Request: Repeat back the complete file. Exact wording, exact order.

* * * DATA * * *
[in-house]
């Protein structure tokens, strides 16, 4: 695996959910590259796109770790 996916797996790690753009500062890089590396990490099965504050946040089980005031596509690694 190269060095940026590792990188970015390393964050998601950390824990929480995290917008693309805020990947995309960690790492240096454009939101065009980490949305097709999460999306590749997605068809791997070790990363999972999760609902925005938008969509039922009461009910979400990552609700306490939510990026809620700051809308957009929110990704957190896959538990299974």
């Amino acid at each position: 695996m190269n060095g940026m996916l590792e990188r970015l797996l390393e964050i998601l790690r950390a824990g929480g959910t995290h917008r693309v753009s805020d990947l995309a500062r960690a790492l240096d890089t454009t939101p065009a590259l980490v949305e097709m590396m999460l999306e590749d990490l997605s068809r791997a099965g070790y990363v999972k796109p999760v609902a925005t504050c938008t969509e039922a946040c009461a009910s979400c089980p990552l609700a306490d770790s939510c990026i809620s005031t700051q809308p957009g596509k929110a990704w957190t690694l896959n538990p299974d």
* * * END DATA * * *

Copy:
[in-house]
């Protein structure tokens, strides 16, 4: 695996959910590259796109770790 996916797996790690753009500062890089590396990490099965504050946040089980005031596509690694 190269060095940026590792990188970015390393964050998601950390824990929480995290917008693309805020990947995309960690790492240096454009939101065009980490949305097709999460999306590749997605068809791997070790990363999972999760609902925005938008969509039922009461009910979400990552609700306490939510990026809620700051809308957009929110990704957190896959538990299974």
């Amino acid at each position: 695996m190269n060095g940026m996916l590792e990188r970015l797996l390393e964050i998601l790690r950390a824990g929480g959910t995290h917008r693309v753009s805020d990947l995309a500062r960690a790492l240096d890089t454009t939101p065009a590259l980490v949305e097709m590396m999460l999306e590749d990490l997605s068809r791997a099965g070790y990363v999972k796109p999760v609902a925005t504050c938008t969509e039922a946040c009461a009910s979400c089980p990552l609700a306490d770790s939510c990026i809620s005031t700051q809308p957009g596509k929110a990704w957190t690694l896959n538990p299974d």